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Eurostar fury: Johnson told to bail out company to avoid 'dire consequences' for UK


Eurostar is on the brink of collapse after the pandemic left the service in financial turmoil. It is believed Eurostar has already faced a 95 percent fall in demand as the pandemic continues to make travel restrictions necessary. The company’s annual revenues collapsed from £1billion (€1.1bn) in 2019 to about £180milllion (€208m) in 2020. On top of this, Eurostar has already borrowed £400million (€460m) and received a cash injection of £170million (€197m) from its owners.

The rail operator is also under pressure to raise funding because of the £400million debt hovering above its head.

This has led to a disagreement between French politicians and the UK Government over a bailout fund.

Prime Minister Johnson has been pressured to help the company, but the UK sold its share in Eurostar in 2015 for £750million (€863m).

Meanwhile, French state rail company SNCF owns 55 percent of the company.

But Eurostar also employs around 3,000 people in the UK.

The Rail, Maritime and Transport (RMT) union called on the Government to help the service last July.

Assistant general secretary Mick Lynch said: “Short-term cuts would have dire long-term consequences.”

He said the union would be seeking talks “to stop this cull of jobs and services which would leave Britain ill-equipped to kick-start the economy with cross-Channel tourism and trade”.

Manuel Cortes, general secretary of the Transport Salaried Staffs Association (TSSA), added: “Eurostar provides a green strategic link between Britain and our European neighbours. It’s absolutely crucial that these services are retained.”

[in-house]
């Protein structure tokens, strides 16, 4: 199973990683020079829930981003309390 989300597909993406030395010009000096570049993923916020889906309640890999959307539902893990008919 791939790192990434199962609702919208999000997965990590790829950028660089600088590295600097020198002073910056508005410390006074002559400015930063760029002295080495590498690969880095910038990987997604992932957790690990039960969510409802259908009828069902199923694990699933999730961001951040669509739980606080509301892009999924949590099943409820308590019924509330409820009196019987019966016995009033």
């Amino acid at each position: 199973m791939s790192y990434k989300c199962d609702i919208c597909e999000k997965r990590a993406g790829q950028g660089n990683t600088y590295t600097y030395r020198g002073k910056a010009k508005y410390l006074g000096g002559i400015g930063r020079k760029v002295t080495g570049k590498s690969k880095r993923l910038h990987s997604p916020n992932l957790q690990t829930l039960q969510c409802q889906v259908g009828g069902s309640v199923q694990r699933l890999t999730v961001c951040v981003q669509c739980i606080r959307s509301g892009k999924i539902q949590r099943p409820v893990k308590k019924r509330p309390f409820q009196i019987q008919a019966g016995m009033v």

Huw Merriman, chairman of the Commons Transport Select Committee, joined the calls for UK to come up with a solution for Eurostar.

Mr Merriman continued: “Services have been stripped back to a bare minimum. It needs a joint, bespoke UK-French solution to help it through this crisis.

READ MORE: Eurostar warned survival at ‘real risk’ as France and UK standoff

“There is no comparison for it, and it can and will lead to the bankruptcy of a number of companies, unless there is the political will to prevent it.”

The Channel Tunnel operator is in advanced discussions with a group of banks, including UK taxpayer-backed NatWest, to secure lifeline funding.

Insiders said the company’s attention had turned to restructuring its loans, following weeks of lobbying ministers on both sides of the Channel for a bailout that is yet to yield a deal.

There is an option for Eurostar to extend the June deadline for repayment for another 12 months, however this would mean the company would have to abide by strict financial rules.


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